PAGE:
Review: In this new ‘Macbeth,’ the acting soars and the violence blazes


Welcome to 11th century Scotland, a land of stark, sprawling, mist-enshrouded vistas at the time of a bloodthirsty quest for power.

Moviegoers eager to experience the timeless power of William Shakespeare’s masterworks but daunted by the prospect of all that complex Elizabethan-era dialogue may find Justin Kurzel’s new film version of “Macbeth” to be just the ticket.

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Although the script adaptation by Todd Louiso, Jacob Koskoff and Michael Lesslie may streamline, at times twist, the play’s original text, this famed tale of ambition, paranoia and murder still bursts with archaic verbiage and cadence. But Kurzel’s bold and viscerally thrilling approach along with a brutal, battle-heavy story line should ensure that even less initiated viewers will find themselves immersed in this classic medieval tragedy, a kind of “Macbeth” for the “Game of Thrones” crowd.

Add in two of our strongest contemporary actors — Michael Fassbender and Marion Cotillard — as Macbeth and Lady Macbeth, and on screen Shakespeare is rarely this compelling. (Even though several film and TV versions of “Macbeth” have been produced over the last few decades, the last one to garner major attention was the 1971 feature directed by Roman Polanski. Orson Welles, in 1948, and Akira Kurosawa, in 1957, as “Throne of Blood,” also notably interpreted “Macbeth” on film.)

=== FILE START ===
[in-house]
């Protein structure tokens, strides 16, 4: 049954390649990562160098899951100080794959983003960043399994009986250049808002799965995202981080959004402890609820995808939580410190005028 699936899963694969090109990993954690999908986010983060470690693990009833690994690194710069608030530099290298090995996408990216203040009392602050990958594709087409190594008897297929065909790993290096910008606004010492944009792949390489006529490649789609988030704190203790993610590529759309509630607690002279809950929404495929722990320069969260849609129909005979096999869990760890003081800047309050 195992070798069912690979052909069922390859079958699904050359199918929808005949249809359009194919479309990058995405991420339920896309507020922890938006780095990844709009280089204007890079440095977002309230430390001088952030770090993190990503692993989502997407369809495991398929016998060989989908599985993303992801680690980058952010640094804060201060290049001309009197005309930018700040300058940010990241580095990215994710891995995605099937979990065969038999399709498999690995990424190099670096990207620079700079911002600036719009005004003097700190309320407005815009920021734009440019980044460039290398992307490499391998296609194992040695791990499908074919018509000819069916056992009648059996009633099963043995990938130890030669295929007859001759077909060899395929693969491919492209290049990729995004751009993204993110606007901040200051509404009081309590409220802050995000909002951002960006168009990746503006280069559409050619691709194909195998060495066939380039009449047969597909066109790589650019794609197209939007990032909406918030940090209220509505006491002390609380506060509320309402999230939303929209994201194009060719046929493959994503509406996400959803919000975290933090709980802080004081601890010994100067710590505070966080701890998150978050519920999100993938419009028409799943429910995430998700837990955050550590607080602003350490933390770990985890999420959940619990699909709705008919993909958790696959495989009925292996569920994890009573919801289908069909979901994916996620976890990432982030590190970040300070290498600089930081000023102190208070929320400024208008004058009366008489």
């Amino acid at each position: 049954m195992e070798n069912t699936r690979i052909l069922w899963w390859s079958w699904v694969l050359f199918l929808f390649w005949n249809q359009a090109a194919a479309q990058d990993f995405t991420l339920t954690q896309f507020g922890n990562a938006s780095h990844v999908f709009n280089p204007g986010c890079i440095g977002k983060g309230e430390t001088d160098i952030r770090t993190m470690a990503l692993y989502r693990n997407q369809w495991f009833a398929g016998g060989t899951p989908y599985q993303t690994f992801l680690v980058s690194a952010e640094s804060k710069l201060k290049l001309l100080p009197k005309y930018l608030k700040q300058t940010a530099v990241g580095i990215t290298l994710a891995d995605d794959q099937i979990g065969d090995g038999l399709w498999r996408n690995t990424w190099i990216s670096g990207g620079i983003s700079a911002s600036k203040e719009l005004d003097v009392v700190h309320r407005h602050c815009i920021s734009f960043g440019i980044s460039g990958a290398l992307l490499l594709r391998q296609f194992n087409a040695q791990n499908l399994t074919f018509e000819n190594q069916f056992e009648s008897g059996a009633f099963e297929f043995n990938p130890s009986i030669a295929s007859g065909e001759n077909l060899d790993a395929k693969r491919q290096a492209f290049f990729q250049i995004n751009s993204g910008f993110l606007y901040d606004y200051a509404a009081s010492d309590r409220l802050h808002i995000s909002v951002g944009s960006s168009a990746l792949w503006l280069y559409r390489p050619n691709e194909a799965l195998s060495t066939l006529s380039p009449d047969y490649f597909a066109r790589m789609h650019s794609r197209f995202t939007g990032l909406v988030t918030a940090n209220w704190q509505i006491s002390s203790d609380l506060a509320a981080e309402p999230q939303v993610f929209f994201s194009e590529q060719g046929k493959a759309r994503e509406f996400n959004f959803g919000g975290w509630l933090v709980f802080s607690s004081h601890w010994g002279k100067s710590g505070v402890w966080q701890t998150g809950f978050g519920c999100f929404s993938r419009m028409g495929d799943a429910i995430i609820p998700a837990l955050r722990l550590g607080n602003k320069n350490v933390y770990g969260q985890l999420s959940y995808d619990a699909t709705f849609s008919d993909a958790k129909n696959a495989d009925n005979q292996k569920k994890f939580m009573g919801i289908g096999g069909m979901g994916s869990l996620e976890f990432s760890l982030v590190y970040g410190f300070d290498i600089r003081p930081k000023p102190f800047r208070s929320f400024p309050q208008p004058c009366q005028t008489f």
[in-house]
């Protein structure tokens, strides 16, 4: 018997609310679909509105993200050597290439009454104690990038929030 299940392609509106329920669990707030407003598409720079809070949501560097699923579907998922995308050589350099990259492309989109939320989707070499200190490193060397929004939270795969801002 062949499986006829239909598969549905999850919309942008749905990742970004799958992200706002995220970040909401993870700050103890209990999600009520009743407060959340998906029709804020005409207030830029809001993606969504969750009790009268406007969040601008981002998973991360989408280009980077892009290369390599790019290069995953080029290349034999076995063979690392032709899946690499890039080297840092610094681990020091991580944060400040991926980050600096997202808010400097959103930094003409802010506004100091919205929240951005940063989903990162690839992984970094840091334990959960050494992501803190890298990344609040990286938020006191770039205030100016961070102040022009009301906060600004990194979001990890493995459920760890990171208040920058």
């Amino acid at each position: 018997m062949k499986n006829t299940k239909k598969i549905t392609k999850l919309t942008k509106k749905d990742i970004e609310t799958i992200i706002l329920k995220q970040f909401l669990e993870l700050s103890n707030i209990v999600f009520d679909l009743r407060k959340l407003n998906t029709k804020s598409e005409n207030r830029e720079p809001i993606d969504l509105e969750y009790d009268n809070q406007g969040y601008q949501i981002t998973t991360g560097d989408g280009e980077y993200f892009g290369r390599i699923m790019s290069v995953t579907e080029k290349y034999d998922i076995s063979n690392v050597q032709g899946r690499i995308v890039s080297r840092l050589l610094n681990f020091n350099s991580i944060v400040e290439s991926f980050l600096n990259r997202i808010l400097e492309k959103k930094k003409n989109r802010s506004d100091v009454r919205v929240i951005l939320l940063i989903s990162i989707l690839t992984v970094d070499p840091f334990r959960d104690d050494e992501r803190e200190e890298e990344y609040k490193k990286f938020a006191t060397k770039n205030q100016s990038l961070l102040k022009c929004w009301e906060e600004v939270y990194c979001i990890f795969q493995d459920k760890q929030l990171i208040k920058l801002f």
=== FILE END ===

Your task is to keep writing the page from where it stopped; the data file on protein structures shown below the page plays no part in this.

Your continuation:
At its center is the warrior lord named Macbeth, based on the true-life king Macbeth of Scotland. Following the death of his young son, a gruesome civil war battle — stunningly shot as a near-ballet of death — and the prophecy of three observant witches, Macbeth stabs to death his longtime ally, King Duncan (David Thewlis). In doing so, Macbeth, who’s been encouraged by the conniving Lady Macbeth, trumps Duncan’s heir, Malcolm (Jack Reynor), to become the new king of Scotland.

But it’s a case of be careful what you kill for, as, once ensconced in the soaring royal castle, Macbeth becomes unhinged with suspicion and mad with power. This leads him to order the deaths of his onetime lieutenant, Banquo (Paddy Considine), and later, the family of local royal official — and Macbeth’s foil — Macduff (Sean Harris).

Ultimately, Malcolm, supported by Macduff, leads an army to take down Macbeth. In a fever-pitched battle — bathed in a dazzling palette of fiery oranges — Macbeth faces off against Macduff. For anyone who doesn’t already know how this fierce tale ends, I repeat: It’s a tragedy.


Kurzel (“The Snowtown Murders”) keeps things moving at a propulsive pace as he mixes elements of reality, hyper-reality and the supernatural to stirring effect. Superb support by cinematographer Adam Arkapaw (“Animal Kingdom;” “McFarland, USA”), editor Chris Dickens (“Slumdog Millionaire,” 2012’s “Les Misérables”), costume designer Jacqueline Durran (“Atonement,” “Mr. Turner”) and composer Jed Kurzel (the director’s brother), plus other fine tech contributors, make the film a feast for the eyes and ears.

But it’s the gripping and verbally deft cast, led by a swaggering, formidably brooding Fassbender and a searing and poignant Cotillard, that may emerge most memorable here. Hopefully, the movie’s award-worthy leads will find their places amid this year’s crowded field of potential nominees.



MPAA rating: R for strong violence and brief sexuality

Running time: 1 hour, 53 minutes

Playing: ArcLight Cinemas, Hollywood; the Landmark, West Los Angeles